China to boost natural gas production and trim imports, despite glut and pandemic-induced price slump, top distributor says

Eric Ng

The global natural gas market will remain oversupplied for the next two years but low prices will not hinder China from stepping up domestic output and reducing its reliance on imports, according to a senior executive of one of China’s largest natural gas distributors.

“This year, the coronavirus pandemic has rendered the global gas market in clear oversupply” situation, Zhang Yuying, president of ENN Energy, said in an interview. “As more gas production and processing capacity comes on stream, I expect the excess supply to be sustained well into 2022.”

In China, however, gas demand is expected to hold up in 2020 at close to last year’s level, and production will be sustained at recent years’ “high level” since producers have been incentivised to develop projects as planned, given the state gas pipelines reform, said Zhang, whose firm is based in the northern Hebei province.

Zhang Yuying, president of ENN Energy Holdings, one of China's largest natural gas distributors. Photo: Handout

ENN served 20.9 million residential customers in 2019, according to its annual report. Most of ENN’s 149,000 commercial and industrial customers have seen consumption recovered to pre-pandemic levels, Zhang said, as the firm aims to increase its gas volume by 12 to 15 per cent this year, he said.

An industry reform last year has seen China forming the National Petroleum and Natural Gas Pipe Network Group to manage the nation’s oil and gas pipelines to help secure its long-term energy supply.

Zhang said the Pipeline Group is expected to start commercial operation by September, by which time the pipelines – previously owned by individual companies predominantly to serve their own needs – will be open to all gas producers. It will help lower gas transmission cost, speed up pipelines investment and boost demand, he added.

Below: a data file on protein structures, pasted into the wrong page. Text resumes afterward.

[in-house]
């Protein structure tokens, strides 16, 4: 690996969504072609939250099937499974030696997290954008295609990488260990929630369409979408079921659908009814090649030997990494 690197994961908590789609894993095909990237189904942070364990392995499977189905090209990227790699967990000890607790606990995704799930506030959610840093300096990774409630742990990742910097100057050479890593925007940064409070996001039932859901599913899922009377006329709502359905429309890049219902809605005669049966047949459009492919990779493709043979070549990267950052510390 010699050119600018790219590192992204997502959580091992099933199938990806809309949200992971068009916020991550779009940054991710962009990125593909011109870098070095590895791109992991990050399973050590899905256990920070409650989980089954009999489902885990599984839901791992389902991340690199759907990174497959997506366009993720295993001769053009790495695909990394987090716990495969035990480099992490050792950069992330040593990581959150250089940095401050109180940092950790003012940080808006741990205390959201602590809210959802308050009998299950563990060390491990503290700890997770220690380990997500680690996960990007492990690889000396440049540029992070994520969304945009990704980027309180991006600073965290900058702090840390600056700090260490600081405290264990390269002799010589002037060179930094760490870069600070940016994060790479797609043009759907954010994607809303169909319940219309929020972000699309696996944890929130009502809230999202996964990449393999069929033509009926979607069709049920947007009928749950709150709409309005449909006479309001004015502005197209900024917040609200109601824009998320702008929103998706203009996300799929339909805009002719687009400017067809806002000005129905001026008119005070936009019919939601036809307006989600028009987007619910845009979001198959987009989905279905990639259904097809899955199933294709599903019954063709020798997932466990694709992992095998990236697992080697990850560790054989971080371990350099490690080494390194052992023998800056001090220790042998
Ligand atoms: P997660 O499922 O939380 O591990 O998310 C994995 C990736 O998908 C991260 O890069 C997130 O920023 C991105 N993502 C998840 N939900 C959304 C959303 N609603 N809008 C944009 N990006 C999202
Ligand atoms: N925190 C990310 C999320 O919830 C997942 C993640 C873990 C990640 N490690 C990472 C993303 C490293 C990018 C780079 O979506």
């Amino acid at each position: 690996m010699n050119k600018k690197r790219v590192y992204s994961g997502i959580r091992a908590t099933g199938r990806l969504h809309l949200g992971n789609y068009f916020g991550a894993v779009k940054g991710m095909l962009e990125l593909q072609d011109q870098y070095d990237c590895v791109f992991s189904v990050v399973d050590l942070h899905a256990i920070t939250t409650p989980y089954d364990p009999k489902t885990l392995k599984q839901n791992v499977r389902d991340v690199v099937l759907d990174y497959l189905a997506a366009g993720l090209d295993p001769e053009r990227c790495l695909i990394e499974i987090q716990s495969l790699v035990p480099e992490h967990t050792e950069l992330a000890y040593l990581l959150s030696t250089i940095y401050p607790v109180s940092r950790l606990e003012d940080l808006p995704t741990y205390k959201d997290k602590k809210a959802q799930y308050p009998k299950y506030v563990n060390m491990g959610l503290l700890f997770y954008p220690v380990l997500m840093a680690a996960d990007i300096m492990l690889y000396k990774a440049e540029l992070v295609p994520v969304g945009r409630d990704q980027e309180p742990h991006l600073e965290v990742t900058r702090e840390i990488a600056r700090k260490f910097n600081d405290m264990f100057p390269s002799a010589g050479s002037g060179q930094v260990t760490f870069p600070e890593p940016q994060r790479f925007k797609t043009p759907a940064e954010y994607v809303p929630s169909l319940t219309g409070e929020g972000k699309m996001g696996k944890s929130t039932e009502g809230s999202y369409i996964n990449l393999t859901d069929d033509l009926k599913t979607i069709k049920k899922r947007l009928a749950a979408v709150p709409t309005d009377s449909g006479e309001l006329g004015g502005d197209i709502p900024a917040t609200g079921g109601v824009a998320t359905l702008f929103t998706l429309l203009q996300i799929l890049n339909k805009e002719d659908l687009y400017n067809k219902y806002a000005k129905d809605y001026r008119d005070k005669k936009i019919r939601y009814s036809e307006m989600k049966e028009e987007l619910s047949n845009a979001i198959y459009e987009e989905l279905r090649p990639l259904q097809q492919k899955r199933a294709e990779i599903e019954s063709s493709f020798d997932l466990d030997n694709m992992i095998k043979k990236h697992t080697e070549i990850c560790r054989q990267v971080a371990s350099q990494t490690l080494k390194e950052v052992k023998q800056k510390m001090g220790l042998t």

The Pipeline Group is in talks to acquire the major oil and gas pipelines from state-owned oil and gas firms China National Petroleum Corporation, Sinopec Group and China National Offshore Oil Corporation.

SCMP Multimedia: The Central Asian Gas Pipeline

China’s natural gas demand grew 8.1 per cent year-on-year in the year’s first five months, after increasing 9.4 per cent in all of 2019, according to the National Development and Reform Commission. Production grew 11.5 per cent last year, the fastest in a decade, while import grew 6.5 per cent, the slowest since 2015.

Beijing has ordered the state energy giants to increase domestic oil and gas production to cut its dependence on imports. Oil imports made up 71 per cent of its domestic consumption last year, while foreign gas accounted for 43 per cent.

Zhang said ENN will take advantage of low overseas gas prices to cut procurement cost and boost sales.

The average price of imported LNG arriving at Chinese ports has plunged by as much as one-third this year to 2,060 yuan a tonne on June 10, according to an index compiled by the Shanghai Petroleum and Natural Gas Exchange. It has rebounded to 2,650 yuan last week.

“ENN may use cheaper spot market LNG to lower its overall gas cost so as to deliver better-than-peers [profit] margin,” said Nomura analyst Jamie Wang in a note last week.

He expected ENN to import 1.1 million tonnes of LNG via long term contracts this year, and at least 500,000 tonnes via the spot market, at an average 44 per cent discount to contract prices.

China resumed importing LNG from the US in April after a year-long hiatus as Beijing exempted a 25 per cent import tariff to allow it to meet purchase targets under phase one of the US-China trade deal cobbled in January.

“ENN is currently not importing US gas. Our procurement decisions take into account a basket of factors including prices, reliability and flexibility,” Zhang said, adding most of its import comes from Qatar and Australia.

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